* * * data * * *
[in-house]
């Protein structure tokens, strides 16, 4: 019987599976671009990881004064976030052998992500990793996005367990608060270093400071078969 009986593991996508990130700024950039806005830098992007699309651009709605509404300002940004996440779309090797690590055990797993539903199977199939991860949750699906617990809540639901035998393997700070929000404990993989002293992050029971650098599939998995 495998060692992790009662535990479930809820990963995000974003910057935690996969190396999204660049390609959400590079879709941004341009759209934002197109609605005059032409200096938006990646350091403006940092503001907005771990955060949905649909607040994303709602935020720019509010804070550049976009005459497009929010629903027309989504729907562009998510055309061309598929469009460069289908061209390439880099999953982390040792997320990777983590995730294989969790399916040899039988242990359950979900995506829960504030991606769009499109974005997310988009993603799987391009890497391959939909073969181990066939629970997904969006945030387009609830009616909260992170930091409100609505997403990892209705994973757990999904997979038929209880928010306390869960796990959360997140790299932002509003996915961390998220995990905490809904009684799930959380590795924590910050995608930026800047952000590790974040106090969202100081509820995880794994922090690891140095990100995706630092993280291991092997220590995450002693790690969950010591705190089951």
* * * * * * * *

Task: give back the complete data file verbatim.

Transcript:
[in-house]
């Protein structure tokens, strides 16, 4: 019987599976671009990881004064976030052998992500990793996005367990608060270093400071078969 009986593991996508990130700024950039806005830098992007699309651009709605509404300002940004996440779309090797690590055990797993539903199977199939991860949750699906617990809540639901035998393997700070929000404990993989002293992050029971650098599939998995 495998060692992790009662535990479930809820990963995000974003910057935690996969190396999204660049390609959400590079879709941004341009759209934002197109609605005059032409200096938006990646350091403006940092503001907005771990955060949905649909607040994303709602935020720019509010804070550049976009005459497009929010629903027309989504729907562009998510055309061309598929469009460069289908061209390439880099999953982390040792997320990777983590995730294989969790399916040899039988242990359950979900995506829960504030991606769009499109974005997310988009993603799987391009890497391959939909073969181990066939629970997904969006945030387009609830009616909260992170930091409100609505997403990892209705994973757990999904997979038929209880928010306390869960796990959360997140790299932002509003996915961390998220995990905490809904009684799930959380590795924590910050995608930026800047952000590790974040106090969202100081509820995880794994922090690891140095990100995706630092993280291991092997220590995450002693790690969950010591705190089951």